Barry thinks that the moral of his story is that anyone can change if they really want to and that redemption is possible by putting in some hours and surrounding yourself with good influences. That’s where Laws of Humanity comes in, presenting a falsely empowering and unearned forgiveness arc in under an hour. Barry, identifying with the pharma guy he’s playing, thinks he can accomplish the same.
Luckily, Fuches calls Barry up and punctures that fantasy a bit, reintroducing the sort of twisted father-figure love triangle that fueled much of the past two seasons. In their first conversation since season two, Fuches begins by vaguely apologizing for “whatever you think I did to hurt your relationship with Mr. Cousineau,” but quickly turns hostile after Barry neglects to return the apology. Fuches is just as violent and entitled as Barry, but he’s not wrong when he points out Barry’s delusions about hashing everything out with Gene. “You’re never going to move past that!” he yells. “You destroyed that guy’s life!”
It’s with that unsettled feeling that Barry films his scene with Gene, who can’t bring himself to accept the apology, even in character. Instead of seeking catharsis through performance, Gene gets it by following his own instincts, striking Barry in the face and telling him to stay away from his family before storming off. It’s the final puncture in the fantasy that pushes Barry to regress again, agreeing to another dangerous hit arranged by NoHo Hank.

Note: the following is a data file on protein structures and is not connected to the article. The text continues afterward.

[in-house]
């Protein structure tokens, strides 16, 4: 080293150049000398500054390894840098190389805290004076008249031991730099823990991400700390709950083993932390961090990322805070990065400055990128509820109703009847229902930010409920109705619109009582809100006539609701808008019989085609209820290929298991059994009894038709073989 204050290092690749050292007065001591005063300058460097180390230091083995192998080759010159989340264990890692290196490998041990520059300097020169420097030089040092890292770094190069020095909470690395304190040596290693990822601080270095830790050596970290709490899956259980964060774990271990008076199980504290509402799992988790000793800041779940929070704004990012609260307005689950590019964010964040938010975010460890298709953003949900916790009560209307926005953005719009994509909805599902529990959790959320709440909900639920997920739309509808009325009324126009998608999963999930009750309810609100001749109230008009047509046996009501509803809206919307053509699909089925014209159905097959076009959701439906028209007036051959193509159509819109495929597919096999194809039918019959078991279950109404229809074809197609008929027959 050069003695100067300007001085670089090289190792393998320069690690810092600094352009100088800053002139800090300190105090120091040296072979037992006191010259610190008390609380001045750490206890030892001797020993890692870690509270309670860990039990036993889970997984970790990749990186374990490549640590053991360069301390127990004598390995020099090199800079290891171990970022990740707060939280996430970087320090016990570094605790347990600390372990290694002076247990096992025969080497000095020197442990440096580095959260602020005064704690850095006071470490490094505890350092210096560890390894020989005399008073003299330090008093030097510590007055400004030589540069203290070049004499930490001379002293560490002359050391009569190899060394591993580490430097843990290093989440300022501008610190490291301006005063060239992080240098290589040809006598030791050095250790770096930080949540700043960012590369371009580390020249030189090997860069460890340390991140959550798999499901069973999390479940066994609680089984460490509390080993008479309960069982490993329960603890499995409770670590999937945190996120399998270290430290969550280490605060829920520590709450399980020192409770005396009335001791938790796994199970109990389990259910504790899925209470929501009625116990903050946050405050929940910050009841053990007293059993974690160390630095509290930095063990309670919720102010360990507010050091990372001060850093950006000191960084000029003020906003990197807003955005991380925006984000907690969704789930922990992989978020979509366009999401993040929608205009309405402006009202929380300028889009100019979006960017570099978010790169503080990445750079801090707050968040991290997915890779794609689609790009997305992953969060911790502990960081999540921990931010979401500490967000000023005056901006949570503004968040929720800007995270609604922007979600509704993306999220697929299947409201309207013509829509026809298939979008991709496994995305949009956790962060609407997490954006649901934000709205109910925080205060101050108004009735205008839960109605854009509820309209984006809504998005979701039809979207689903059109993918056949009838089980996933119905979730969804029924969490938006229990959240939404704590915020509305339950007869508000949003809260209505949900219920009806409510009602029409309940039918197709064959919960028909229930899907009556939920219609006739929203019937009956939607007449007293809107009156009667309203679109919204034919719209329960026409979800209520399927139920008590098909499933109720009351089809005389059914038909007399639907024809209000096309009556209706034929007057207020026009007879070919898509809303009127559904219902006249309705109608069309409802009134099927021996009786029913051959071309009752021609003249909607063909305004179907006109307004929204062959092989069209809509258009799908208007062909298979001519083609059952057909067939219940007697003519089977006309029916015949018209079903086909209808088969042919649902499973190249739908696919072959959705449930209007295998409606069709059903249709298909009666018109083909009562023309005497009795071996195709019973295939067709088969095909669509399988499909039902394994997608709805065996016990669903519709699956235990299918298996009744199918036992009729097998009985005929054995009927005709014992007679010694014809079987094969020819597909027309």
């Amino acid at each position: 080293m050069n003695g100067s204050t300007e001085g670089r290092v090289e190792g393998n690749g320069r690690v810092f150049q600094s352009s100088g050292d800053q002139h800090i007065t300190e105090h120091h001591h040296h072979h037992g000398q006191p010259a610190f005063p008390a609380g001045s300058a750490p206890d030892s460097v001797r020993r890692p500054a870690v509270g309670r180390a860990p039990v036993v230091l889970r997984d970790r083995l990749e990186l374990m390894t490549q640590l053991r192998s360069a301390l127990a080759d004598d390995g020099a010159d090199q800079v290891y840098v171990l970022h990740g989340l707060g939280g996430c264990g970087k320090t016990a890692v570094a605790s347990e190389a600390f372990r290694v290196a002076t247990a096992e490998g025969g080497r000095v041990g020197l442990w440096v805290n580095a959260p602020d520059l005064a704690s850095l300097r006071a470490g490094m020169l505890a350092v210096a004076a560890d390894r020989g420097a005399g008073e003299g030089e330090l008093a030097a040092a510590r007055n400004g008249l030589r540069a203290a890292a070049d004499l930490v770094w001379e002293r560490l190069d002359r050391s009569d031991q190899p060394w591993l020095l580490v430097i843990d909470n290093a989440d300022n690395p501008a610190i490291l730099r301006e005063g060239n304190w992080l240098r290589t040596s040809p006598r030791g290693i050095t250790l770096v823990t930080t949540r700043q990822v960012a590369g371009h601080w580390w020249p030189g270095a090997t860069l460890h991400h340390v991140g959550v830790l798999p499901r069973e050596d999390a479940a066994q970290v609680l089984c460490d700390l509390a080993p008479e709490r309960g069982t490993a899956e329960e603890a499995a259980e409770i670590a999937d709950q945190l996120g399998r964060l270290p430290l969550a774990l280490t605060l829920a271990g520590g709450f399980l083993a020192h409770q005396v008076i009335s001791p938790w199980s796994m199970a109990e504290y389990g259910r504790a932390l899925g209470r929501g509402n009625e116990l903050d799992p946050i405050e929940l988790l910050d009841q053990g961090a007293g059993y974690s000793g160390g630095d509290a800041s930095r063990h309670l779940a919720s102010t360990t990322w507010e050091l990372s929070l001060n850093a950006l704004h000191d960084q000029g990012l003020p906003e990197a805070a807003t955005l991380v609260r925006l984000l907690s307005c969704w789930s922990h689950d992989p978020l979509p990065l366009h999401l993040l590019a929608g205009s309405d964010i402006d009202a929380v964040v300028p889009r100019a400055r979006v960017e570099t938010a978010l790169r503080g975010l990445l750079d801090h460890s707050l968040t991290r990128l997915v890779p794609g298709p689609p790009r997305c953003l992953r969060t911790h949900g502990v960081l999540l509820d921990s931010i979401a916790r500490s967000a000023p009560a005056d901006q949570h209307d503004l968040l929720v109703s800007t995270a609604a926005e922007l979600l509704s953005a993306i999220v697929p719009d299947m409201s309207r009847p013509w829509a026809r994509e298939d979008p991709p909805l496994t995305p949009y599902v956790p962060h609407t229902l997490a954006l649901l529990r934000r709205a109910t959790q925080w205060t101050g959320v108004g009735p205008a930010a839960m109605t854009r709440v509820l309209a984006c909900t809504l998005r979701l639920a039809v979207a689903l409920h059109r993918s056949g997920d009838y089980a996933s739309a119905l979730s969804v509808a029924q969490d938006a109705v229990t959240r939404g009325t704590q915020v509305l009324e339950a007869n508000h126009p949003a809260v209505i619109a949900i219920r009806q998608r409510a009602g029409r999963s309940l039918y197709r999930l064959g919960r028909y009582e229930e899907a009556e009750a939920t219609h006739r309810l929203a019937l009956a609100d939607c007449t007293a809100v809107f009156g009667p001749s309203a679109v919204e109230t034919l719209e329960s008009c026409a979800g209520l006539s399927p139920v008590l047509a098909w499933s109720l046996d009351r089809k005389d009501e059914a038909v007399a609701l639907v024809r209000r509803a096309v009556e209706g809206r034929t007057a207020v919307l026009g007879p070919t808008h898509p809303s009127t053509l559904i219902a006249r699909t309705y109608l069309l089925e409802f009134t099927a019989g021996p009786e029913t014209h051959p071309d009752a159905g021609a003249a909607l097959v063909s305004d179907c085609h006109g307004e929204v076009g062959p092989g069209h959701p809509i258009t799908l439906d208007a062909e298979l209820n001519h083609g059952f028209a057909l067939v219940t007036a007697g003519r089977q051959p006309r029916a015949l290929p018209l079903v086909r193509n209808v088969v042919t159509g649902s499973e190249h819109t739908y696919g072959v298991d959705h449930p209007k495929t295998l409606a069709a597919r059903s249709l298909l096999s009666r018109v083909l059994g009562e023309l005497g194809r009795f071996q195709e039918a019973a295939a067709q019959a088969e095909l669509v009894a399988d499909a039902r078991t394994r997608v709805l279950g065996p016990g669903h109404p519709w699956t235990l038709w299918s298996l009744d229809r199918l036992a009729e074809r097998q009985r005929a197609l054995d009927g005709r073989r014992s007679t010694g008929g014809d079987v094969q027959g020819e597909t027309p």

I can’t speak for everyone, but for me, the crime drama half of this season is working better than past seasons so far. I’ve always liked Hank’s antics, but they haven’t always had real stakes; before I re-watched season two a few weeks ago, I didn’t quite remember the particulars of the power shifts among the Chechen, Bolivian, and Burmese mobs. Now, though, Hank is in love, and suddenly the lighter scenes have more of an urgency and direction to them.
In “Ben Mendelsohn,” the story kicks into high gear as Cristobal successfully convinces Fernando to back off the Chechens — and Hank diverts the Chechens’ target from Cristobal to Fernando, though Cristobal could still easily become collateral damage. He has to turn to the one guy he never wanted to work with again when he fails at his attempt to “activate the patsy” and bring Fuches home.
But it shouldn’t take long for Fuches to actually return. His enraged incredulity at his surrogate son’s refusal to take responsibility is enough to make him abandon an idyllic, remote life herding goats with a beautiful woman. She even explicitly cautions him about his resentment getting the better of him, sharing with him a fable about some dead souls who chose to turn into panthers and seek vengeance against the farmer who killed them instead of forgiving him and going to heaven.
Of course, Fuches’s only takeaway is the bit about putting an army together. At this point, he’d accept spending an eternity at the bottom of the ocean if it meant teaching Barry a lesson. Maybe he’ll get his wish.
• My favorite acting moment this episode is Bill Hader’s expression change when Gene interrupts Barry’s giddy fanboying about the set to ask if Janice suffered. As in episode two, it’s always easy to track the moment when reality falls short of Barry’s expectations.
• Natalie: “I love this romper. It says, ‘I’m a woman, but don’t treat me like one.’” Sally: “That’s what we were going for.”
• The press-junket sequence reminded me a lot of The Other Two, one of the other best shows on TV.